Another way to navigate around the city is via bike-sharing apps. Mobike and Ofo are the two major players in this arena and at time of writing, is basically free to use. You’ll need a bank account to put down the 250 RMB deposit, or alternatively find a willing friend to hijack their account.

Food Lovers:

For monolingual foodies, Bon App is a great way to navigate your surroundings by landmark restaurants. With English reviews, menus, price-points and Wi-Fi passwords, deciding where to eat becomes simultaneously easier and harder. While I found a lot of great restaurants and cafes using the app, it is slightly skewed to western tastes and cuisine. If your Mandarin is good enough, Dianping is popularly used by locals and presents a much more reliable indicator of a good eatery, not to mention you’ll find cheaper restaurants here too!

Keeping with food, there will most definitely come a time of pure hunger and laziness, wherein the only option is to order in. China excels in this arena, but for those with sub-par Mandarin skills, navigation of Chinese apps may prove a difficult challenge. Luckily, Sherpa’s is one especially for expats, with an English interface and the option to pay in cash. Food options are not as extensive when compared to ordering from Chinese apps, although will provide a good variety of Western cuisine. Due to this, ordering in will be slightly more expensive than eating out and a delivery cost of around 15rmb is added on top.

By no means a comprehensive list of apps you’ll find useful in China, these make up the fundamental building blocks. Let me know in the comments what apps you use!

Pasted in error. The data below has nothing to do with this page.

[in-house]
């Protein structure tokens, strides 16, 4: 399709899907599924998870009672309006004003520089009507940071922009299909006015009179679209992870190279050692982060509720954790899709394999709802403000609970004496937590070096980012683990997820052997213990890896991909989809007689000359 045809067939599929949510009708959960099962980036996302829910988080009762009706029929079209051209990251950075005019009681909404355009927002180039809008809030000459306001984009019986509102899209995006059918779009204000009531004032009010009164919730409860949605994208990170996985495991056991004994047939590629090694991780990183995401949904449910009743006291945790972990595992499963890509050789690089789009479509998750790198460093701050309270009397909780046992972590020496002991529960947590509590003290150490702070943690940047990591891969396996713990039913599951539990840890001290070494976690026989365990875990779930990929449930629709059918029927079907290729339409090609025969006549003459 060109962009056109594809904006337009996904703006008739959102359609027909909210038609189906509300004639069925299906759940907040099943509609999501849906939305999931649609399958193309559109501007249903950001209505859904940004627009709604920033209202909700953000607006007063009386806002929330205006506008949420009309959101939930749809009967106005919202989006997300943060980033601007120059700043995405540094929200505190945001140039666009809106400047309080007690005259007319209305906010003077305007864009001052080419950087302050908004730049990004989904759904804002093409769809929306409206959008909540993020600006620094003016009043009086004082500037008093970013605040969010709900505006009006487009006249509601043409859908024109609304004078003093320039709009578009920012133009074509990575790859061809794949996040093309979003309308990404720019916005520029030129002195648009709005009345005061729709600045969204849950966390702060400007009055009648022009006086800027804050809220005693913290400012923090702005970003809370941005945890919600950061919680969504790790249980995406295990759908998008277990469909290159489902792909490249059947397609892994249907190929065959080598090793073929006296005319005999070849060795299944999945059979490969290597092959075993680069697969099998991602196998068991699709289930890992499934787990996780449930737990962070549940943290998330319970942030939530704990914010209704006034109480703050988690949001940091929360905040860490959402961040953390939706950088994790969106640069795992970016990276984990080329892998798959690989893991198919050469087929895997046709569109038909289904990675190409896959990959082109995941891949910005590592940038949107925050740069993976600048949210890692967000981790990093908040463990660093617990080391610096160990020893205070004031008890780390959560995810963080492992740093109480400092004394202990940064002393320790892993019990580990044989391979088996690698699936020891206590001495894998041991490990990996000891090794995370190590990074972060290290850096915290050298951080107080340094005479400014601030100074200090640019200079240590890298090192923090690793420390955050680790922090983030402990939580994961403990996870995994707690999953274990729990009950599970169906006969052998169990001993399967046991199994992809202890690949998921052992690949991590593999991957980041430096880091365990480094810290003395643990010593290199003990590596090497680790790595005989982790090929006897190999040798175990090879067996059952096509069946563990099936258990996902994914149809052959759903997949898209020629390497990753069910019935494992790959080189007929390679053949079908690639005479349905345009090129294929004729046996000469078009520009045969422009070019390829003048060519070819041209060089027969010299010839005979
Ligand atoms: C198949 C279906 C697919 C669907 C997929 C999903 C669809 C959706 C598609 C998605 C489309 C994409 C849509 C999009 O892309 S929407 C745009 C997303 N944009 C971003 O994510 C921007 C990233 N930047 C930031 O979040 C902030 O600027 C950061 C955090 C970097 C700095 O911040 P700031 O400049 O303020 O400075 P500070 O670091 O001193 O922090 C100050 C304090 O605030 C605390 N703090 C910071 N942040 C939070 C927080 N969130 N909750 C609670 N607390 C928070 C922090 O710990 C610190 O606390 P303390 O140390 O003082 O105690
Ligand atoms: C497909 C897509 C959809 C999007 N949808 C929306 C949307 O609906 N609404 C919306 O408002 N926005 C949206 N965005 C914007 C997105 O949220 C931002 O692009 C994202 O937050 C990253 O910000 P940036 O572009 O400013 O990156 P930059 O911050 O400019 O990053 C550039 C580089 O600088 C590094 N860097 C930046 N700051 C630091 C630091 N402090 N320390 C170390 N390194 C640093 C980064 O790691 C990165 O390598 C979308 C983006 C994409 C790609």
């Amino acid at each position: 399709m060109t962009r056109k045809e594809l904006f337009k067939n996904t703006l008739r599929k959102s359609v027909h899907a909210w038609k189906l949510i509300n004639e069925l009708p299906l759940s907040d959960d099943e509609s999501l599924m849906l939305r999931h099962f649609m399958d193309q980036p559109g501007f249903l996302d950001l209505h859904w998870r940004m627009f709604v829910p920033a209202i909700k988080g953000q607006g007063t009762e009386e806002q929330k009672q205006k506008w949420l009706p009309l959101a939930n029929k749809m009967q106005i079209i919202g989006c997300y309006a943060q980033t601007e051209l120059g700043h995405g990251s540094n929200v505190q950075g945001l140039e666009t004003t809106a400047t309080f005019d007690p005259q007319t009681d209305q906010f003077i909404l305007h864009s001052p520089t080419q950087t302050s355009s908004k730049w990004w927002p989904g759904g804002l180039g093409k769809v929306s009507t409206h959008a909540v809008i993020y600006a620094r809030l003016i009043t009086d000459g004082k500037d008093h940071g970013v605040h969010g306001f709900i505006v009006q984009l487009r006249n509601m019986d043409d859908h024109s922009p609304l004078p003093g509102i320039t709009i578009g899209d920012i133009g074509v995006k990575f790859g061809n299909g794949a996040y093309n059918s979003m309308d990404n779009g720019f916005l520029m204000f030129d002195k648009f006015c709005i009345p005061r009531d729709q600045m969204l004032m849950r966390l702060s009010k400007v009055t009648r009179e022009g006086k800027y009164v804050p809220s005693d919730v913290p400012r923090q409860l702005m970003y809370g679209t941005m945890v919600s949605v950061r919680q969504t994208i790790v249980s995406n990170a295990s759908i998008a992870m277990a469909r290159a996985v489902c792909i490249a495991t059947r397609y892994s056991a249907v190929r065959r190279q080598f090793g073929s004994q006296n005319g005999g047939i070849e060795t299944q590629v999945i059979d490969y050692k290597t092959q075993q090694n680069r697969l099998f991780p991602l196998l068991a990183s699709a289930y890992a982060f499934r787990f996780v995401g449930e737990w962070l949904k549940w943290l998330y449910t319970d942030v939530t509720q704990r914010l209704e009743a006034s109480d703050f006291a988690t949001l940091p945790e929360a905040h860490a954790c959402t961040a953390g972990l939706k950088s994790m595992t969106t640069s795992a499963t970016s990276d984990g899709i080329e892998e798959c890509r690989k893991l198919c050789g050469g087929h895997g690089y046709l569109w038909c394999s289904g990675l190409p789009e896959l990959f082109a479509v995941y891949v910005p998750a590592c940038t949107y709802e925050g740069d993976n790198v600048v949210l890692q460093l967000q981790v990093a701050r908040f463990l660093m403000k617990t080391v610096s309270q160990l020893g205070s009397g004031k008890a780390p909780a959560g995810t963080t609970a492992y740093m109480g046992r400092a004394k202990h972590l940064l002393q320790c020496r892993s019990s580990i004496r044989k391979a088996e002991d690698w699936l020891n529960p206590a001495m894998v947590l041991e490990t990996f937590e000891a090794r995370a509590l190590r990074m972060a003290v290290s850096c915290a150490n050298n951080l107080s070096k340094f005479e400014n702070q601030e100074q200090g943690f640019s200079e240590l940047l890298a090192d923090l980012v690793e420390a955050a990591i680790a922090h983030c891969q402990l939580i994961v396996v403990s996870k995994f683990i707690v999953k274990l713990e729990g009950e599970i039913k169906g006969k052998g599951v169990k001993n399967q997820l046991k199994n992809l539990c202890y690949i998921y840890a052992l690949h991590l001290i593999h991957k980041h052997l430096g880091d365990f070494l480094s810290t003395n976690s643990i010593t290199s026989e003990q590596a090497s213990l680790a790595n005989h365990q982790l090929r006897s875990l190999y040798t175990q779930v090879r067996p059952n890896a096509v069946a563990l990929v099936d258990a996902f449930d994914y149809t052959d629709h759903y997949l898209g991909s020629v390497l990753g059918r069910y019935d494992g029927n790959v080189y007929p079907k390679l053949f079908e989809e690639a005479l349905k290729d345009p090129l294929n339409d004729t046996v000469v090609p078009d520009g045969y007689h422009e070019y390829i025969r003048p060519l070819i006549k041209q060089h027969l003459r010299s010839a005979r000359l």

re: CRCC Asia Internship, Shanghai

Shanghai City Scape Night

This summer I was lucky enough to be working abroad in Shanghai via an internship programme funded by the British Council’s Generation UK. The internship itself, as well as many other aspects concerning visa, accommodation and business/cultural events, were organised by CRCC Asia, a company providing international internships to those looking to broaden their professional experience.

I spent an incredible two months in Shanghai, which gave me the opportunity to learn more about Chinese culture concerning business, meet and network with similarly driven individuals and of course, to explore a city famous for its dynamism and energy.

Application:

Application to gain funding from the British Council opens around October time and closes early December, if I’m remembering correctly! However, if you’re planning on going the self-funded route, applying 6 weeks in advance is advised.